New tool enhances AF safety inspections, assessments and evaluations
By Keith Wright, Air Force Safety Center Public Affairs
/ Published May 18, 2018
KIRTLAND AIR FORCE BASE, N.M. --
A new module has been launched through the Air Force Safety Automated System on May 17, arming safety professionals AF-wide with a single method to document and track both spot and annual inspections, as well as safety assessments and evaluations at a local and enterprise level.
Created in 2007 by the Air Force Safety Center, AFSAS is the unique safety reporting system used by the Air Force to collect and maintain safety-related data, record mishap investigations, and track mitigation and abatement of hazards for all safety disciplines.
This new capability provides safety professionals and commanders with a single user-friendly tool to identify and track hazards across their installations and increase visibility of all hazards AF-wide.
The inspection module incorporates the communication and tracking of identified Risk Assessment Code 1 through 5 hazards with the added ability to automatically transfer 1, 2 and 3 coded hazards to the formal Master Hazard Abatement Program. This capability expands Air Force visibility of more than 1,000 Risk Assessment Code 1, 2 and 3 hazards, as well as allowing for the management of $142 million in abatement costs.
“This new module will eliminate the myriad of paper processes and shadow databases safety offices have used for decades,” said Senior Master Sgt. Jakob Kurtz, chief of the Air Force Occupational Safety Investigation, Reports, and Analysis Branch. “Everyone benefits when inspection processes are streamlined, consistent, and visible at the enterprise level.”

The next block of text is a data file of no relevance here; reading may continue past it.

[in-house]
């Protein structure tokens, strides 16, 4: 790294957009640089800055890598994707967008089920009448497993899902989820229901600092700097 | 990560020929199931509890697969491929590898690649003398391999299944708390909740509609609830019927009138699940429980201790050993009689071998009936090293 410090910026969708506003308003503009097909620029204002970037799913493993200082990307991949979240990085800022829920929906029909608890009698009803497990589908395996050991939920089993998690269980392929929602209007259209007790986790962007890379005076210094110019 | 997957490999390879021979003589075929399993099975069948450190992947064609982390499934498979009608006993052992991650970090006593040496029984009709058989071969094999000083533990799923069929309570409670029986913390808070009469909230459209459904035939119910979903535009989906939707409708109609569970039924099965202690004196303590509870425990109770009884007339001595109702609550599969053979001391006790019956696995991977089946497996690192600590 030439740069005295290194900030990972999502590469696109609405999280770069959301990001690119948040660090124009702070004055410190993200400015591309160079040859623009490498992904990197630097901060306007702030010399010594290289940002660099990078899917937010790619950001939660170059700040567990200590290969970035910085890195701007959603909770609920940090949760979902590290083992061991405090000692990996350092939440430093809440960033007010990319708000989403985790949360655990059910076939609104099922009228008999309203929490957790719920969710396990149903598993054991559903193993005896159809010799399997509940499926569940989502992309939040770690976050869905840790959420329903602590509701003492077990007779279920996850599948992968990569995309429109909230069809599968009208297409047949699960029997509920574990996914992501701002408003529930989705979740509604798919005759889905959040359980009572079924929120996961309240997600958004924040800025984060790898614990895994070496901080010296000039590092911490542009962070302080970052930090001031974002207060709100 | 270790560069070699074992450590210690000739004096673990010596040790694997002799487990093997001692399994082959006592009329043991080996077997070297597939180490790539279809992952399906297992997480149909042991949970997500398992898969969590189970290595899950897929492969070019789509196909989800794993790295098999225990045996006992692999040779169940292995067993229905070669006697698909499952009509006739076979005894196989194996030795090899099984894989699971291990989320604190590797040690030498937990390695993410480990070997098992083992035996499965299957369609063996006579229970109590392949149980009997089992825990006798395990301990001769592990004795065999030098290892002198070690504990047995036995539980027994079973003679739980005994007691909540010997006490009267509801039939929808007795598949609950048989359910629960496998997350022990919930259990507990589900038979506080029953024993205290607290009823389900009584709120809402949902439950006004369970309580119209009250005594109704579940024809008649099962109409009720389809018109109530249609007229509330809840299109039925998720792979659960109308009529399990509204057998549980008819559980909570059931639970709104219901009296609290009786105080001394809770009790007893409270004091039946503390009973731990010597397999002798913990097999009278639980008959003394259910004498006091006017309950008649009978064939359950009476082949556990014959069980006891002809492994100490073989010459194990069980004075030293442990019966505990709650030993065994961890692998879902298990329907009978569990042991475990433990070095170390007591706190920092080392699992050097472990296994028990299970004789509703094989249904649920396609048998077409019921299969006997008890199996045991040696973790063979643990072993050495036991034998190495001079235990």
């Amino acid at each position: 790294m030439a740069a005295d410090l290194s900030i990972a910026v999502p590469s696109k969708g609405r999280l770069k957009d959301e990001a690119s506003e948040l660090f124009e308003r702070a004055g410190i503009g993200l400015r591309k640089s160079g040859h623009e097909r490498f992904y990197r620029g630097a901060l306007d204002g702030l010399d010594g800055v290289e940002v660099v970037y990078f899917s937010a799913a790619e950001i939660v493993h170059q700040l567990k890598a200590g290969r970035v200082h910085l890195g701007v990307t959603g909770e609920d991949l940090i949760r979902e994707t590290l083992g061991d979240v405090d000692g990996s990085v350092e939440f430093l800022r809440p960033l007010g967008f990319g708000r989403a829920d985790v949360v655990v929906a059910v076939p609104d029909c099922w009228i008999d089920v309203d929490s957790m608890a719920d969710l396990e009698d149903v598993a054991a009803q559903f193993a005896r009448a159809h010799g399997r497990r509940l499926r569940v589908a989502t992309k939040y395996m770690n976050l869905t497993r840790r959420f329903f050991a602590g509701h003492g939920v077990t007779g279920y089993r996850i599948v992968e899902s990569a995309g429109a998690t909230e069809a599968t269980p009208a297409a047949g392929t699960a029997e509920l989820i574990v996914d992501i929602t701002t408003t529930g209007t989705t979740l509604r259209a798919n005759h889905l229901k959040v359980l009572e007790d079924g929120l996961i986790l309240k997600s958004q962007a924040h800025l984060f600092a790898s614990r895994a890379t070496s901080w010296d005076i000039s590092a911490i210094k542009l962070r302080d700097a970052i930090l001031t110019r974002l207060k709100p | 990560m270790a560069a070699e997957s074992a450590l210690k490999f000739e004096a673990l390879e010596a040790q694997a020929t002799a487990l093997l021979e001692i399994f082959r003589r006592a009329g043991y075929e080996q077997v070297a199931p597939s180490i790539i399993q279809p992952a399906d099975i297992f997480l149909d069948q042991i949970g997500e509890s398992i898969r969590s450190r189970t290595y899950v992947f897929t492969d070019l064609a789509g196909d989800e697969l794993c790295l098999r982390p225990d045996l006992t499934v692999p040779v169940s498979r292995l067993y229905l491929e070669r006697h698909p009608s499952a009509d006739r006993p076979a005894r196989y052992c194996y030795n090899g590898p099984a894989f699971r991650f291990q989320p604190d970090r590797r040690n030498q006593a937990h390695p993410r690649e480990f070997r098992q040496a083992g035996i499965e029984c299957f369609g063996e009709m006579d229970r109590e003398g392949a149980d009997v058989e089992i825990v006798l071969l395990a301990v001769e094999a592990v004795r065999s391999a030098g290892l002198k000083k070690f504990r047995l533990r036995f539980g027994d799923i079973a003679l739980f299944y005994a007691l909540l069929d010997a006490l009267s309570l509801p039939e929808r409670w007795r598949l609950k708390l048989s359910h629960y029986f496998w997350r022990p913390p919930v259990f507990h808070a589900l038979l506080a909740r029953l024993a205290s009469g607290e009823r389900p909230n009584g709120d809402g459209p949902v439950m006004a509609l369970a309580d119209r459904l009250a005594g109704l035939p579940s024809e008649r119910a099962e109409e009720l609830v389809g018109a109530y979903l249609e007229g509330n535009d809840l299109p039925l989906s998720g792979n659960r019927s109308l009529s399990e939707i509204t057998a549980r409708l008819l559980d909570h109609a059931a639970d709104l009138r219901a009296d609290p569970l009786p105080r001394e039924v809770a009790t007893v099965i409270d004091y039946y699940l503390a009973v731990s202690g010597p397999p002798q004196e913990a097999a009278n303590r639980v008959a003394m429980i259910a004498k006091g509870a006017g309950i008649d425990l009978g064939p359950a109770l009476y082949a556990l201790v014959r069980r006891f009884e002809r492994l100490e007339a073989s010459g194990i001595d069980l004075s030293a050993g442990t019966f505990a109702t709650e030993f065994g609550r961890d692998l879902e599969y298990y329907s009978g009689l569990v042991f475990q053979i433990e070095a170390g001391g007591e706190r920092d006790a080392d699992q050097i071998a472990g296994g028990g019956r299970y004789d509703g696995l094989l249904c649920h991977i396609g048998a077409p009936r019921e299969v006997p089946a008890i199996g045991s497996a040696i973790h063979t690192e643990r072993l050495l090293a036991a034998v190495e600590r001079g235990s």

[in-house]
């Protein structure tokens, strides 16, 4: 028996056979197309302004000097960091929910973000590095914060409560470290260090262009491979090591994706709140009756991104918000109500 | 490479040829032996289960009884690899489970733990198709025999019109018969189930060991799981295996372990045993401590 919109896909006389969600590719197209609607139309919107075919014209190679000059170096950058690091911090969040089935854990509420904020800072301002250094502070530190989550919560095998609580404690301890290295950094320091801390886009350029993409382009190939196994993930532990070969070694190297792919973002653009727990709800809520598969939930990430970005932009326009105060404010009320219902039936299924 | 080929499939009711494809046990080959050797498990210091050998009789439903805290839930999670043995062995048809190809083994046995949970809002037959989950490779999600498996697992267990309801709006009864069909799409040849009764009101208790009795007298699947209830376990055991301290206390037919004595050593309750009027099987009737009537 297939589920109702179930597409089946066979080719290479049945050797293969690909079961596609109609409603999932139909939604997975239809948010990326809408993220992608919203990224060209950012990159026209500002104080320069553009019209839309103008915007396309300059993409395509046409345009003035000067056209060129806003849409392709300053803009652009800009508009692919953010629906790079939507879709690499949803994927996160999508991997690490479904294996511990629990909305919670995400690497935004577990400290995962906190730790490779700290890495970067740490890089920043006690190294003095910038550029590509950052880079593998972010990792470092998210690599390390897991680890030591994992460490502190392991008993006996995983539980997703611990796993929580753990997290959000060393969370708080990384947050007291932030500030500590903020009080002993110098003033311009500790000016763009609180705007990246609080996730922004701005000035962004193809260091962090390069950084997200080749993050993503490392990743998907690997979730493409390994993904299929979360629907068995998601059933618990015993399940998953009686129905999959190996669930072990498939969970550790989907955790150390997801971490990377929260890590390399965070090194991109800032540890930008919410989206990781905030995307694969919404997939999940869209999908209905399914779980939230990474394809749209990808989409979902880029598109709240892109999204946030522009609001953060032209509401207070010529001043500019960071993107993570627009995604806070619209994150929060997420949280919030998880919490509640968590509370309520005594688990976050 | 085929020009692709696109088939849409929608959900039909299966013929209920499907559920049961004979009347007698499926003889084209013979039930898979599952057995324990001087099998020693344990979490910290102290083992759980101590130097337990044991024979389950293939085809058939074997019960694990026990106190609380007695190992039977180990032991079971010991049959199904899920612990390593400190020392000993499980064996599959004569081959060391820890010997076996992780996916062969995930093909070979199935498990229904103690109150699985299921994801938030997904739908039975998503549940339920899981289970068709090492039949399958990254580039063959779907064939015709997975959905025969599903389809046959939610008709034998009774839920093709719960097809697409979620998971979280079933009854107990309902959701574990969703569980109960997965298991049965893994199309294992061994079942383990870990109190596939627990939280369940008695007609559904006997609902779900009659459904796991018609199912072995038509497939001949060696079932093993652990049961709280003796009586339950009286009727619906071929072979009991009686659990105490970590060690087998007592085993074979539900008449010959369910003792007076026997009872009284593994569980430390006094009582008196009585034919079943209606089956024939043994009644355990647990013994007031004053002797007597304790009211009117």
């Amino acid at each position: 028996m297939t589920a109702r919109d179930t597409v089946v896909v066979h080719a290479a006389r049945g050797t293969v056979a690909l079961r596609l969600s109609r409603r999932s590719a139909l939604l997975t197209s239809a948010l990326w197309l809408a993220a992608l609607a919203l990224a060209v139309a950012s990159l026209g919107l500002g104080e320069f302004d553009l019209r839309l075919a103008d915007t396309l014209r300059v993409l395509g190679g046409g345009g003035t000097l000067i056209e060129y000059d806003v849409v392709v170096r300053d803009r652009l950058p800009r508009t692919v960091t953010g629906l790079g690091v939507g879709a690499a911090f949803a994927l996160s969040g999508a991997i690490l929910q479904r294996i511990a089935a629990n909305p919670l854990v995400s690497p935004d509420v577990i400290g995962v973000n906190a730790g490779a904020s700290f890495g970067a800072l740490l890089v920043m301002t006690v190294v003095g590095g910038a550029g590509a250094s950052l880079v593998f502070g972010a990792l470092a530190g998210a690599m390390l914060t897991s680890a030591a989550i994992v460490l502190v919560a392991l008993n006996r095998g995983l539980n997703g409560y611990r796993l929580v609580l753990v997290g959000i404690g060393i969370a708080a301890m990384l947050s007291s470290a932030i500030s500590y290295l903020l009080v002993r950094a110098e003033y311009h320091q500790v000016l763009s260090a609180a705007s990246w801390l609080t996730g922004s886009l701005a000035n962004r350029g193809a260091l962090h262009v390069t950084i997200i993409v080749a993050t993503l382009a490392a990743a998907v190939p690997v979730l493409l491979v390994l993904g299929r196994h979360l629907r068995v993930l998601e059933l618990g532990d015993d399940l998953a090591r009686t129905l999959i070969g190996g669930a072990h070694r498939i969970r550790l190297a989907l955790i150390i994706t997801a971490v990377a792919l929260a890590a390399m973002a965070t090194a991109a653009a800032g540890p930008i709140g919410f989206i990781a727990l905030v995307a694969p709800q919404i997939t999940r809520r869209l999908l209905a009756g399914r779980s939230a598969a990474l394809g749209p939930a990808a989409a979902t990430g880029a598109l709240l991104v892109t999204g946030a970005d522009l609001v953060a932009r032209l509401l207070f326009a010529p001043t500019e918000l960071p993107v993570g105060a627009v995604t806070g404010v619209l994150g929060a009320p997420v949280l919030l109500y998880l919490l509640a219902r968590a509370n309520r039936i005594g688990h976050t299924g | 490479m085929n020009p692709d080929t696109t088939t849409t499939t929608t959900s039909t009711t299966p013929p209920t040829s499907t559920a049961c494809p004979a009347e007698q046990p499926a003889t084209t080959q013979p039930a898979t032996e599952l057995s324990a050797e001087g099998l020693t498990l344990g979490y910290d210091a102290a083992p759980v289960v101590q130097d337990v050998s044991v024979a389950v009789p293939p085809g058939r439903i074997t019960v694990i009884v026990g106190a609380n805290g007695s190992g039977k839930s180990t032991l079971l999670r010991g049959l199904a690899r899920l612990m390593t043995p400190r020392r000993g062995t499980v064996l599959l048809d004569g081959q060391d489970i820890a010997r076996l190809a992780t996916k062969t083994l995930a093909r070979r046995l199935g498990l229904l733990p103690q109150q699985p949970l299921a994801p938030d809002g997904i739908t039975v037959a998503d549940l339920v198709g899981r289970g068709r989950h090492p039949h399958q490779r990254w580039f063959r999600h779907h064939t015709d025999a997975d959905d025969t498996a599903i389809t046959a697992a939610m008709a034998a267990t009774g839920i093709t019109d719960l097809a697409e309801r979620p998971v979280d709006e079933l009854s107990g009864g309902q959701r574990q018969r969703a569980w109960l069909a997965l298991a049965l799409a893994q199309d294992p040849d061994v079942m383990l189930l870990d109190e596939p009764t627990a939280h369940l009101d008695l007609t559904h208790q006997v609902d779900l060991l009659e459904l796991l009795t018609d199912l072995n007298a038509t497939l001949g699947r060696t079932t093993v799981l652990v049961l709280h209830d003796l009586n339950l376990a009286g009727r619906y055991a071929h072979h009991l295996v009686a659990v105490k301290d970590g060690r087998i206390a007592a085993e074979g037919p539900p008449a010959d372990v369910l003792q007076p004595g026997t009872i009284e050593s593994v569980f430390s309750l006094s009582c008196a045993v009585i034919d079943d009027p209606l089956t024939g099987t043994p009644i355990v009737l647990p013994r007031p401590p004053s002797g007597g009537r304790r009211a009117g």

The inspection module will help safety inspectors by synchronizing the access to and use of 30,000 general industry standards from the Occupational Safety & Health Administration Inspection System, ensuring inspection findings and references are consistent with federal law requirements.
“Including general industry standards in the inspection module is a key element of the transition from Air Force instructions to OSHA federal laws and regulations,” said Bill Parsons, Air Force chief of occupational safety. “Safety professionals will now be able to search and reference federal standards during their inspections, assessments and evaluations, as well as while generating the related reports.”
The module also provides standardized templates for communicating inspection, assessment, and evaluation results electronically to leadership at all levels, increasing the efficiency of report generation and tracking through the coordination process.
Additionally, the module will provide over 900 safety professionals the ability to pull data and trend identified hazards, enabling the Air Force to mitigate and abate those hazards and reduce risks before they lead to mishaps.
Prior to deployment of this module, Air Force major commands participated in user acceptance testing and provided comments to the developers. This feedback resulted in end-user perspective adjustments to the module and buy-in from the field.
“AFSAS is continuously evolving to meet the growing needs of Air Force safety professionals,” said Frank Svet, deputy chief of the Information Technology and Cyberspace Operations Division at AFSEC. “One intent for this new capability is for safety personnel in the future to utilize a mobile device to perform an inspection, assessment or evaluation and upload their findings right away.”
The inspection module is accessible 24/7 worldwide with a Controlled Access Card through the AFSAS website. This is one more improvement in AFSAS on the road to making it the single comprehensive IT tool for the Air Force Safety Management System.